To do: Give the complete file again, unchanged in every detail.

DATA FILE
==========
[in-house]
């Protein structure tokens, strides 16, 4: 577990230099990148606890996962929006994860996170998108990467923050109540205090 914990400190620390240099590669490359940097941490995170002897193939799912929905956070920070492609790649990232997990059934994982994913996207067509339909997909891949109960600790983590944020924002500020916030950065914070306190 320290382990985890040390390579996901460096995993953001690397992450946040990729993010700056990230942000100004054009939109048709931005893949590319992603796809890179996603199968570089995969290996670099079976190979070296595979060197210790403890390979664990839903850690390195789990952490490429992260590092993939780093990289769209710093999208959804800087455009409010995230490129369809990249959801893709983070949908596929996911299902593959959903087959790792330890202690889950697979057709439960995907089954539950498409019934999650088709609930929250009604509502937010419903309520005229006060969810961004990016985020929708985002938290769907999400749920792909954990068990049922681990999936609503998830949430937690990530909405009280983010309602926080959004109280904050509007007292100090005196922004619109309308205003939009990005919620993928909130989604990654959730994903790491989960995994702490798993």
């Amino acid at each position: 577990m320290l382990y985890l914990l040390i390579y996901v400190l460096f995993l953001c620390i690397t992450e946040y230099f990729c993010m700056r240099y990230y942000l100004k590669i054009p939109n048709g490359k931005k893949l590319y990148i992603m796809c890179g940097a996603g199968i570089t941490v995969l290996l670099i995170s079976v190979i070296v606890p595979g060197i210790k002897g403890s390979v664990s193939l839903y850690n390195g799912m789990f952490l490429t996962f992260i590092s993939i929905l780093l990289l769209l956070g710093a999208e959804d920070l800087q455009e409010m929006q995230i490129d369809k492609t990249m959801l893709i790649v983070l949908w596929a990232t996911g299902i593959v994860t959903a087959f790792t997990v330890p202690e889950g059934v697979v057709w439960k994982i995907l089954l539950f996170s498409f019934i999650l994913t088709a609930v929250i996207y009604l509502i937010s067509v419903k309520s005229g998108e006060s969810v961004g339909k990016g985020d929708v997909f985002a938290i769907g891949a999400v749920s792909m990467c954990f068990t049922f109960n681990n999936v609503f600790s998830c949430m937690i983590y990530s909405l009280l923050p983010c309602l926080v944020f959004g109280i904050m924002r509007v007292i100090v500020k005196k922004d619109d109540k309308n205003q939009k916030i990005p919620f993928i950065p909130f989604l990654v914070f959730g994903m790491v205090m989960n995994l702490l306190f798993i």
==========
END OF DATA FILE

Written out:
[in-house]
């Protein structure tokens, strides 16, 4: 577990230099990148606890996962929006994860996170998108990467923050109540205090 914990400190620390240099590669490359940097941490995170002897193939799912929905956070920070492609790649990232997990059934994982994913996207067509339909997909891949109960600790983590944020924002500020916030950065914070306190 320290382990985890040390390579996901460096995993953001690397992450946040990729993010700056990230942000100004054009939109048709931005893949590319992603796809890179996603199968570089995969290996670099079976190979070296595979060197210790403890390979664990839903850690390195789990952490490429992260590092993939780093990289769209710093999208959804800087455009409010995230490129369809990249959801893709983070949908596929996911299902593959959903087959790792330890202690889950697979057709439960995907089954539950498409019934999650088709609930929250009604509502937010419903309520005229006060969810961004990016985020929708985002938290769907999400749920792909954990068990049922681990999936609503998830949430937690990530909405009280983010309602926080959004109280904050509007007292100090005196922004619109309308205003939009990005919620993928909130989604990654959730994903790491989960995994702490798993």
């Amino acid at each position: 577990m320290l382990y985890l914990l040390i390579y996901v400190l460096f995993l953001c620390i690397t992450e946040y230099f990729c993010m700056r240099y990230y942000l100004k590669i054009p939109n048709g490359k931005k893949l590319y990148i992603m796809c890179g940097a996603g199968i570089t941490v995969l290996l670099i995170s079976v190979i070296v606890p595979g060197i210790k002897g403890s390979v664990s193939l839903y850690n390195g799912m789990f952490l490429t996962f992260i590092s993939i929905l780093l990289l769209l956070g710093a999208e959804d920070l800087q455009e409010m929006q995230i490129d369809k492609t990249m959801l893709i790649v983070l949908w596929a990232t996911g299902i593959v994860t959903a087959f790792t997990v330890p202690e889950g059934v697979v057709w439960k994982i995907l089954l539950f996170s498409f019934i999650l994913t088709a609930v929250i996207y009604l509502i937010s067509v419903k309520s005229g998108e006060s969810v961004g339909k990016g985020d929708v997909f985002a938290i769907g891949a999400v749920s792909m990467c954990f068990t049922f109960n681990n999936v609503f600790s998830c949430m937690i983590y990530s909405l009280l923050p983010c309602l926080v944020f959004g109280i904050m924002r509007v007292i100090v500020k005196k922004d619109d109540k309308n205003q939009k916030i990005p919620f993928i950065p909130f989604l990654v914070f959730g994903m790491v205090m989960n995994l702490l306190f798993i």